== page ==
Casa dei Bambini, a preschool at 1215 O'Brien Drive in Menlo Park, is a hive of activity on weekdays.
Situated in the middle of the city's M-2 or "light industrial" area, the pastel-painted warehouse holds large classrooms, where 40 children ages 2-6 play and learn independently, following their interests and needs.
Some relax on the floor while others help themselves to whole-wheat bagels and banana slices at the buffet-style snack area. One little girl uses her whole arm in her brushstrokes on a painting project. Another small child in a Mandarin-English bilingual classroom colors and labels a map of the countries of South America. Meanwhile, gymnastics instructor "Ms. Melissa" sets up an indoor obstacle course to celebrate one child's birthday.
But all of that will come to a screeching halt at the end of the school year, according to a letter that the school's Director/CEO Sandra Balzaretti sent to the parents of the school on March 7. The school would be winding up a 10-year lease, and rent, she said, would quintuple.
And for the Balzaretti family, which runs the Casa dei Bambini school, a five-fold increase in rent will be a de facto eviction sentence for their Menlo Park Montessori preschool.
Ms. Balzaretti said that the proposed increase is $2.50 per square foot per month, up from 50 cents. For the 19,000-square-foot facility, that would mean a jump in monthly rent from $9,500 to about $47,000.
Casa dei Bambini, which started in Palo Alto in 1987, is a family-run school program now in its third generation of providing early education for local families.
Started by Sandra's mother Leonore, Sandra now directs the school, and her daughter, Desiree, who once attended the school, now teaches there. Her son, a financial analyst, helps manage the school's finances, as does her husband.
When they first leased the Menlo Park space in 2006, the location was a warehouse that had been previously operated by a clothing company. The vision, Ms. Balzaretti said, was to give kids generous space to play and grow. Anywhere else in Silicon Valley would be prohibitively expensive.
The Menlo Park preschool was a long time in the works. The new location was intended to relieve enrollment pressure at the school's original Palo Alto campus and reduce commute time for parents, who hailed from Menlo Park, Atherton, Woodside and Redwood City, said Sandra Balzaretti, the Palo Alto school's director. Come June, the Palo Alto school will remain open, she said, and the family will try to accommodate as many of the Menlo Park students and teachers at the Palo Alto location as possible.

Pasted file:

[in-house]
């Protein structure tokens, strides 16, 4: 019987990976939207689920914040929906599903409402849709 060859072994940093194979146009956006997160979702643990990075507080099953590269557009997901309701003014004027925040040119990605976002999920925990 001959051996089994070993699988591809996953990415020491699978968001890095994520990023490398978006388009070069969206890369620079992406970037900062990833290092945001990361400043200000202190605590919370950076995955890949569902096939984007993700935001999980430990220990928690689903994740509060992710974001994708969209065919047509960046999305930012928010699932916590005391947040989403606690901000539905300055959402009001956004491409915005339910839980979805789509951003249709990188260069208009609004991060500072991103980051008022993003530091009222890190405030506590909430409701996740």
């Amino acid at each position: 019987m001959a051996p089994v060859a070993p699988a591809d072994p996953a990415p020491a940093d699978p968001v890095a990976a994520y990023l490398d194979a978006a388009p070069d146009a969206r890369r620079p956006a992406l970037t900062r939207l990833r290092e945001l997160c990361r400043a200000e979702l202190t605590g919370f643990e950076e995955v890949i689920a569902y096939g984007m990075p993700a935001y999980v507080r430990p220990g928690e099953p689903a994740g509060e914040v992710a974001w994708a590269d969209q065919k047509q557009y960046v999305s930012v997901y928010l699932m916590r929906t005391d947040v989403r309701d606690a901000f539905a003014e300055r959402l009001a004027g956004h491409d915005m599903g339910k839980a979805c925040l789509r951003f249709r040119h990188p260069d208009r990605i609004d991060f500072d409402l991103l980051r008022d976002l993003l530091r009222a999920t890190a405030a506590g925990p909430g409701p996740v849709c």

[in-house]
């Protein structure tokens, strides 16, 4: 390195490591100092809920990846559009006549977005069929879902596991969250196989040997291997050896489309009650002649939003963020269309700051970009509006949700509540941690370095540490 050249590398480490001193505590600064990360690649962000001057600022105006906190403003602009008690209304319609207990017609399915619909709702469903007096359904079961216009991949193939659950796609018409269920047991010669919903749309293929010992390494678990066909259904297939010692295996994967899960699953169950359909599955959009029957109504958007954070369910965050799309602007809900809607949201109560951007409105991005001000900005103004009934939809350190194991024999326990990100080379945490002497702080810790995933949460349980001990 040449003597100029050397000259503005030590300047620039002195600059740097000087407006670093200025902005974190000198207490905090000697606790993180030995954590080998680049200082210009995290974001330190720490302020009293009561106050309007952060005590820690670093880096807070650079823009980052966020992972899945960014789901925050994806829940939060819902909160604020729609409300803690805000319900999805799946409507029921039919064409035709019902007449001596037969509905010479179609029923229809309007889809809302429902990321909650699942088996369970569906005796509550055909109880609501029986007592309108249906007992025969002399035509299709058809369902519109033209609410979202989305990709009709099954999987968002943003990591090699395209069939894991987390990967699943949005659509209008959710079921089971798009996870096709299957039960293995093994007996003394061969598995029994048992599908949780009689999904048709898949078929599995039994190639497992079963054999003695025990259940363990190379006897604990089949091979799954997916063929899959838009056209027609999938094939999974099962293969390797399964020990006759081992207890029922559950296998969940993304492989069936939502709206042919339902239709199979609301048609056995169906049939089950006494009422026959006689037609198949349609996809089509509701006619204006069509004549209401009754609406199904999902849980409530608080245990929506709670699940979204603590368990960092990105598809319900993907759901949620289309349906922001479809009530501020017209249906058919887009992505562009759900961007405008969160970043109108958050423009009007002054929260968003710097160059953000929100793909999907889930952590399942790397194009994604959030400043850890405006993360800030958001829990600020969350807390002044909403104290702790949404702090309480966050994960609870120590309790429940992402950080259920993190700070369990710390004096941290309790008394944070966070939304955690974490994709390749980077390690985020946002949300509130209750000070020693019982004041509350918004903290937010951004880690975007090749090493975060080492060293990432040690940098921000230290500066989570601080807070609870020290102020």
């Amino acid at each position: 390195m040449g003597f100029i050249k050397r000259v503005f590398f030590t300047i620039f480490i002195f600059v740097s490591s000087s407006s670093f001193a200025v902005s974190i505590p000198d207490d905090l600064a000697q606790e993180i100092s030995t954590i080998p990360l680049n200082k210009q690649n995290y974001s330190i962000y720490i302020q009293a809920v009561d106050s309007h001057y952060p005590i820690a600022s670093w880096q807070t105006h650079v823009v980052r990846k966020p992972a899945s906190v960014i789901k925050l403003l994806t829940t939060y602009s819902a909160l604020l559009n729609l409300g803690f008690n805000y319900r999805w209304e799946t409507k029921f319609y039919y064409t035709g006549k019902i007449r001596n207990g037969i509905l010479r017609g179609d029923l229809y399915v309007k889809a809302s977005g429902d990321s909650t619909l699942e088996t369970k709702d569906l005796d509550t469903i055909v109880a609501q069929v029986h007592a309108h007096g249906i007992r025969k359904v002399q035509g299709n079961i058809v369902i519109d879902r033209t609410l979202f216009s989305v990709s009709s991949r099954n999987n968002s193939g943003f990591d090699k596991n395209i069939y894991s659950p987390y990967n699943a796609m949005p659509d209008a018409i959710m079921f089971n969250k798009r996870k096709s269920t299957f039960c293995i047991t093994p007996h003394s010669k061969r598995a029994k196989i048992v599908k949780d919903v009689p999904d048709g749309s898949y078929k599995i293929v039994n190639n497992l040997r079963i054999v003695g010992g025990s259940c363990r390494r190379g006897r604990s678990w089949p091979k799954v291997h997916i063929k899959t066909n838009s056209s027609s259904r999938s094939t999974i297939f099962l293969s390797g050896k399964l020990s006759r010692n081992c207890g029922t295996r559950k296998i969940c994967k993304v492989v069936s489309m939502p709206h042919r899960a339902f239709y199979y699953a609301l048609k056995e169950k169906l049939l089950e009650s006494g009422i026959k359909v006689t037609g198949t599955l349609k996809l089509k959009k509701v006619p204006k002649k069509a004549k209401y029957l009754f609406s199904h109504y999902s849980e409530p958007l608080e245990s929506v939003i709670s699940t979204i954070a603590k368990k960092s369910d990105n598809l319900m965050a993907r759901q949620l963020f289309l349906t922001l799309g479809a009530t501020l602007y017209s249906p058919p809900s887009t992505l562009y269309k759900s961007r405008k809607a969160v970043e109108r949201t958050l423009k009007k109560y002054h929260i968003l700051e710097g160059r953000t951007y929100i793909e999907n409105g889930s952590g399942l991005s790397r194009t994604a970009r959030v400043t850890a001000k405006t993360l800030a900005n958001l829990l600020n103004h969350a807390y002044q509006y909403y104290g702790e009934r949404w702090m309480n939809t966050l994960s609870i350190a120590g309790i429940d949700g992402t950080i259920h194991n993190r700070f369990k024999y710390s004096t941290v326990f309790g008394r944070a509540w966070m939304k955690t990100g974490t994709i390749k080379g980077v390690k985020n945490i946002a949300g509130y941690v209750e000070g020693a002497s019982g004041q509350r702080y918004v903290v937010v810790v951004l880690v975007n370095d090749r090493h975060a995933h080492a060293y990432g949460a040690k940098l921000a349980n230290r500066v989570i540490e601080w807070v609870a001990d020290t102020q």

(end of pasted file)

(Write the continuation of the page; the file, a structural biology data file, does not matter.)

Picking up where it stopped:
Between 2006, when the Balzaretti family first sought a use permit from the city of Menlo Park for the O'Brien Drive location, and its opening in 2012, they faced down a multi-year lawsuit from local commercial real estate company Menlo Business Park, renovated and retrofitted the warehouse to be child-friendly, and even fought off a stigma to convince some families that bringing their kids across U.S. 101 to the city's warehouse district would be OK.
In 2006, the Balzarettis' proposal to open the school on O'Brien Drive went before Menlo Park's Planning Commission, which unanimously denied a use permit. The Balzaretti family appealed to the City Council, which reversed the decision and approved the permit in a 4-1 vote in February 2007.
In those city hearings, initial concerns came from landlords and business owners who said putting young kids in an industrial zone could spark health concerns and new safety regulations. Business owner John Tarlton of Menlo Business Park pushed for the application's denial, claiming the school should have to have an environmental impact review done because the building's purpose would change. He could not be reached for comment.
The arguments against the school's location, the council decided at the time, weren't sufficient deterrents. There were already a number of nearby schools in Belle Haven, there would be no real increase in traffic from the building's previous use and the city already had policies to contain potentially harmful substances and ban highly toxic chemicals near any of the schools.
Still, the Menlo Park Fire Protection District and Chamber of Commerce weighed in against the proposal. And ultimately, Menlo Business Park filed a lawsuit against the city for granting the school its use permit.